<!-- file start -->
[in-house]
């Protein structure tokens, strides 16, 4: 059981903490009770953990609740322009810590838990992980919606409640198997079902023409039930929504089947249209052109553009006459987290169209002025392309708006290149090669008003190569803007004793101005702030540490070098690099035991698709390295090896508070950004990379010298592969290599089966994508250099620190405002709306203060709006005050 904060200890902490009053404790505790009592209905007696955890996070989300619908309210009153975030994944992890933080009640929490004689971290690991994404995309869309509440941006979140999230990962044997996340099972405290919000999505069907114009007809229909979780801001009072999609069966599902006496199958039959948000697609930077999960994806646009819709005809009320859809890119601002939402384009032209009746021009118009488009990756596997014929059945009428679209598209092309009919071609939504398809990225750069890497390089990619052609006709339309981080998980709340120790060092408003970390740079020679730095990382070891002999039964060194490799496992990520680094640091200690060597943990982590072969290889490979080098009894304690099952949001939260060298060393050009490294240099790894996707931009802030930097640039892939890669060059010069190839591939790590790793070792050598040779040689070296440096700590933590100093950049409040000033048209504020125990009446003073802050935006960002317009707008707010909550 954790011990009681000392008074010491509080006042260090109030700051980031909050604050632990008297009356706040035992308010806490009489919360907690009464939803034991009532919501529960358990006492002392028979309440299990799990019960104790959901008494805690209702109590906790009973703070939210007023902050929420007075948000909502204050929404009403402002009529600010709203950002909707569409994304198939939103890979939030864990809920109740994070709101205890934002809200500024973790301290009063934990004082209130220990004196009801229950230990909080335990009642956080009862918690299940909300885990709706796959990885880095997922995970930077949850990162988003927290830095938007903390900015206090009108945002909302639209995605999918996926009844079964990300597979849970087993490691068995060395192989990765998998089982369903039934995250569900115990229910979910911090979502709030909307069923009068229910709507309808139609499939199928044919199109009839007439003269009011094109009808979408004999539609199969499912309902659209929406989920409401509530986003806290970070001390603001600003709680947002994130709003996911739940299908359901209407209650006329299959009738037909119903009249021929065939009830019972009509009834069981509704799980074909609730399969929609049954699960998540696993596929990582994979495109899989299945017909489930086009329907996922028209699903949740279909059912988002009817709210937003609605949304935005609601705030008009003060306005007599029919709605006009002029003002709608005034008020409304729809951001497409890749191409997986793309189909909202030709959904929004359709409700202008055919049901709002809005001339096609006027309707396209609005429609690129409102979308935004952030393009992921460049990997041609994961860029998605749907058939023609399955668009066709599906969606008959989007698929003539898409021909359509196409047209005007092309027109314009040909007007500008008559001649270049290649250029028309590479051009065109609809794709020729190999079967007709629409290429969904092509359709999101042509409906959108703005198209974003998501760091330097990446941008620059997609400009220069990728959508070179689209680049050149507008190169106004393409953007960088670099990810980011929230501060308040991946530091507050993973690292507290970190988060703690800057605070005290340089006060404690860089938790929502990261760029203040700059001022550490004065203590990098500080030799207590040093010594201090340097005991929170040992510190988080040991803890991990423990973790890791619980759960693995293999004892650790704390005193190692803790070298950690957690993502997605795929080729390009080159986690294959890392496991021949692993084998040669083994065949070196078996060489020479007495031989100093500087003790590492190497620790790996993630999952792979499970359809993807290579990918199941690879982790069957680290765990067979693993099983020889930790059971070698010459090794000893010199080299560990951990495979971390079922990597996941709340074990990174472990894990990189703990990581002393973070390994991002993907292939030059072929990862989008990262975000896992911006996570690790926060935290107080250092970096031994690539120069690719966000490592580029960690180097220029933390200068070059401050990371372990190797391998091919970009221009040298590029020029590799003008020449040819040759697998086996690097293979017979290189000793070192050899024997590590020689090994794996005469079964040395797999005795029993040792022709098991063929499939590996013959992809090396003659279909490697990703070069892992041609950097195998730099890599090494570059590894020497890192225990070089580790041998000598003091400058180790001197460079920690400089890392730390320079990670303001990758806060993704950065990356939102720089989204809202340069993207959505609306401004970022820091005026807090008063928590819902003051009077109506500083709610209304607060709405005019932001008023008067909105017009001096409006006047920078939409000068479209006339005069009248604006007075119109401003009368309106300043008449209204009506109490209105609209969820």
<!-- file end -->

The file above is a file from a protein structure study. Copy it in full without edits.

[in-house]
């Protein structure tokens, strides 16, 4: 059981903490009770953990609740322009810590838990992980919606409640198997079902023409039930929504089947249209052109553009006459987290169209002025392309708006290149090669008003190569803007004793101005702030540490070098690099035991698709390295090896508070950004990379010298592969290599089966994508250099620190405002709306203060709006005050 904060200890902490009053404790505790009592209905007696955890996070989300619908309210009153975030994944992890933080009640929490004689971290690991994404995309869309509440941006979140999230990962044997996340099972405290919000999505069907114009007809229909979780801001009072999609069966599902006496199958039959948000697609930077999960994806646009819709005809009320859809890119601002939402384009032209009746021009118009488009990756596997014929059945009428679209598209092309009919071609939504398809990225750069890497390089990619052609006709339309981080998980709340120790060092408003970390740079020679730095990382070891002999039964060194490799496992990520680094640091200690060597943990982590072969290889490979080098009894304690099952949001939260060298060393050009490294240099790894996707931009802030930097640039892939890669060059010069190839591939790590790793070792050598040779040689070296440096700590933590100093950049409040000033048209504020125990009446003073802050935006960002317009707008707010909550 954790011990009681000392008074010491509080006042260090109030700051980031909050604050632990008297009356706040035992308010806490009489919360907690009464939803034991009532919501529960358990006492002392028979309440299990799990019960104790959901008494805690209702109590906790009973703070939210007023902050929420007075948000909502204050929404009403402002009529600010709203950002909707569409994304198939939103890979939030864990809920109740994070709101205890934002809200500024973790301290009063934990004082209130220990004196009801229950230990909080335990009642956080009862918690299940909300885990709706796959990885880095997922995970930077949850990162988003927290830095938007903390900015206090009108945002909302639209995605999918996926009844079964990300597979849970087993490691068995060395192989990765998998089982369903039934995250569900115990229910979910911090979502709030909307069923009068229910709507309808139609499939199928044919199109009839007439003269009011094109009808979408004999539609199969499912309902659209929406989920409401509530986003806290970070001390603001600003709680947002994130709003996911739940299908359901209407209650006329299959009738037909119903009249021929065939009830019972009509009834069981509704799980074909609730399969929609049954699960998540696993596929990582994979495109899989299945017909489930086009329907996922028209699903949740279909059912988002009817709210937003609605949304935005609601705030008009003060306005007599029919709605006009002029003002709608005034008020409304729809951001497409890749191409997986793309189909909202030709959904929004359709409700202008055919049901709002809005001339096609006027309707396209609005429609690129409102979308935004952030393009992921460049990997041609994961860029998605749907058939023609399955668009066709599906969606008959989007698929003539898409021909359509196409047209005007092309027109314009040909007007500008008559001649270049290649250029028309590479051009065109609809794709020729190999079967007709629409290429969904092509359709999101042509409906959108703005198209974003998501760091330097990446941008620059997609400009220069990728959508070179689209680049050149507008190169106004393409953007960088670099990810980011929230501060308040991946530091507050993973690292507290970190988060703690800057605070005290340089006060404690860089938790929502990261760029203040700059001022550490004065203590990098500080030799207590040093010594201090340097005991929170040992510190988080040991803890991990423990973790890791619980759960693995293999004892650790704390005193190692803790070298950690957690993502997605795929080729390009080159986690294959890392496991021949692993084998040669083994065949070196078996060489020479007495031989100093500087003790590492190497620790790996993630999952792979499970359809993807290579990918199941690879982790069957680290765990067979693993099983020889930790059971070698010459090794000893010199080299560990951990495979971390079922990597996941709340074990990174472990894990990189703990990581002393973070390994991002993907292939030059072929990862989008990262975000896992911006996570690790926060935290107080250092970096031994690539120069690719966000490592580029960690180097220029933390200068070059401050990371372990190797391998091919970009221009040298590029020029590799003008020449040819040759697998086996690097293979017979290189000793070192050899024997590590020689090994794996005469079964040395797999005795029993040792022709098991063929499939590996013959992809090396003659279909490697990703070069892992041609950097195998730099890599090494570059590894020497890192225990070089580790041998000598003091400058180790001197460079920690400089890392730390320079990670303001990758806060993704950065990356939102720089989204809202340069993207959505609306401004970022820091005026807090008063928590819902003051009077109506500083709610209304607060709405005019932001008023008067909105017009001096409006006047920078939409000068479209006339005069009248604006007075119109401003009368309106300043008449209204009506109490209105609209969820």